Postmodernism As Black Humour
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Postmodernism As Black Humour book
Postmodernism has come to be the accepted tenn for the experimental literature written in the United States, Europe and Latin America since the end of the Second World War. The early tenn used by American critics of the 1960s to describe this kind of fiction, however, was 'black humour', and this now superseded term is still appropriate for the emergent fictions of what later critics constructed as postmodernism. The cutting edge of what seemed an aggressive, cynical, even nihilistic humour was what first caught the attention of readers and critics, alerting them to the emergence of a new mood as well as a new mode. In the 1970s postmodernist fiction was redefined as 'metafiction', indicating a change in fiction and in criticism such that some works considered originally as black humour were reconsidered as metafiction. I shall distinguish metafiction from black humour in Chapter 6 but here I need to give some sense of postmodernism generally, especially in its differences from modernism. Postmodernism, however, is a notoriously slippery concept, it being on principle against principles and centrally defming itself as resisting centralizing definition. Ihab Hassan, one of its critical originators, reflects that 'the time has come to theorize the term, if not to define it, before it forges from awkward neologism to derelict cliche without ever attaining to the dignity of a cultural concept'. To Jean Franyois Lyotard, the postmodern condition consists precisely in the lack of a framing narrative, whether grounded in religious tradition or the enlightenment idea of progress, that serves broadly to legitimize a social order. In art, as Frederic Jameson argues, this disappearance of foundation leads to 'the eclipse of all of the affect (depth, anxiety, terror, the emotions of the monumental) that marked high modernism and its replacement by what Coleridge would have called fancy or Schiller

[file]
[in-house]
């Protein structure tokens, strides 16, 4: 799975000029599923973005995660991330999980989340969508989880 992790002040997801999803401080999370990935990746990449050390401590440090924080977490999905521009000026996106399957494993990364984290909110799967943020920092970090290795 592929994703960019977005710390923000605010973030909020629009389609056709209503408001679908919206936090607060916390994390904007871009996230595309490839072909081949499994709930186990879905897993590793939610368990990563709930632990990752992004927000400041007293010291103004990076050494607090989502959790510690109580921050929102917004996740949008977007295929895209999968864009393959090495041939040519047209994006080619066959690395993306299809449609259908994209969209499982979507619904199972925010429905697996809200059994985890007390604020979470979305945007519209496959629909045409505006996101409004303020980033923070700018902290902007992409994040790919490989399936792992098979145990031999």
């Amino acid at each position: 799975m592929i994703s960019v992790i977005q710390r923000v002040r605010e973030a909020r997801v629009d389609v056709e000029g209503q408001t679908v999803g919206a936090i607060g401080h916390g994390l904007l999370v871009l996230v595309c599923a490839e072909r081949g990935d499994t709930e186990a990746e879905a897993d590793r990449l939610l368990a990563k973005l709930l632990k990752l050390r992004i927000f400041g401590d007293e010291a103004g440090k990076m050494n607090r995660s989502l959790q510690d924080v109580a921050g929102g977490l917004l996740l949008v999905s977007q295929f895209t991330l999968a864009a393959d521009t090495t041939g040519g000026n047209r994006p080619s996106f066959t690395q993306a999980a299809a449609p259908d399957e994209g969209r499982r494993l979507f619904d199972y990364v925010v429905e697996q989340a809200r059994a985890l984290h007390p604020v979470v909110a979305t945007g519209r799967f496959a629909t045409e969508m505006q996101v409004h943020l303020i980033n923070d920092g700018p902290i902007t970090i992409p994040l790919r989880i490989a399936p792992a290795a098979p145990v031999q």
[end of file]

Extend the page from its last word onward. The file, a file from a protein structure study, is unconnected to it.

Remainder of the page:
aesthetic play, a commitment to surface and the supediciaZ in all the senses of the word'. Indeed, to define postmodernism is in postmodernist terms an inherently paralogical and paradoxical undertaking. But since paralogy (that is, anti-logical reasoning) and paradox are, as Lyotard claims, the argt)mentative modes of postmodernist discourse, a definition is called for. 1 It will, however, be a highly provisional definition extended through two chapters, with as many qualifications as can be crowded in.